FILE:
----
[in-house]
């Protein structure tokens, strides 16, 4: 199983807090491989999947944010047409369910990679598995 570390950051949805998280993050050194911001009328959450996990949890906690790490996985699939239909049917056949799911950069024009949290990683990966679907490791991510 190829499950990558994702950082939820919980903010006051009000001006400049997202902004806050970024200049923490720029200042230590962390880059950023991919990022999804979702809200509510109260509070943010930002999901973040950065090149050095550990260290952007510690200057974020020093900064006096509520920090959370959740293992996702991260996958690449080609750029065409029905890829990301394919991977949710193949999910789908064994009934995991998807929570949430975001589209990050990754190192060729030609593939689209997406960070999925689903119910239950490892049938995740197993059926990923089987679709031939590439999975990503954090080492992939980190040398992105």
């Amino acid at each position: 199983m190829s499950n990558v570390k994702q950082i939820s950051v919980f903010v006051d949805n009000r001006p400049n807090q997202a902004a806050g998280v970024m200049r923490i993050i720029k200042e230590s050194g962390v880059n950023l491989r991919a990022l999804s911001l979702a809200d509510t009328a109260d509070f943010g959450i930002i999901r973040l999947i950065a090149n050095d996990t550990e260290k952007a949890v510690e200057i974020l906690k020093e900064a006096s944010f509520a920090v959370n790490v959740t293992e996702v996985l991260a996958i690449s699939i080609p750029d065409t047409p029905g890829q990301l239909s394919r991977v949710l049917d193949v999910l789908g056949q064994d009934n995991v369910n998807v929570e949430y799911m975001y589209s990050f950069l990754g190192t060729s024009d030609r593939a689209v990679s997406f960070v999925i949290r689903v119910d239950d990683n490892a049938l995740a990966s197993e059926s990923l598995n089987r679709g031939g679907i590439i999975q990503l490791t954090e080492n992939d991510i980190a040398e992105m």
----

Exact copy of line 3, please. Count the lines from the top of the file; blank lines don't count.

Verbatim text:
């Amino acid at each position: 199983m190829s499950n990558v570390k994702q950082i939820s950051v919980f903010v006051d949805n009000r001006p400049n807090q997202a902004a806050g998280v970024m200049r923490i993050i720029k200042e230590s050194g962390v880059n950023l491989r991919a990022l999804s911001l979702a809200d509510t009328a109260d509070f943010g959450i930002i999901r973040l999947i950065a090149n050095d996990t550990e260290k952007a949890v510690e200057i974020l906690k020093e900064a006096s944010f509520a920090v959370n790490v959740t293992e996702v996985l991260a996958i690449s699939i080609p750029d065409t047409p029905g890829q990301l239909s394919r991977v949710l049917d193949v999910l789908g056949q064994d009934n995991v369910n998807v929570e949430y799911m975001y589209s990050f950069l990754g190192t060729s024009d030609r593939a689209v990679s997406f960070v999925i949290r689903v119910d239950d990683n490892a049938l995740a990966s197993e059926s990923l598995n089987r679709g031939g679907i590439i999975q990503l490791t954090e080492n992939d991510i980190a040398e992105m």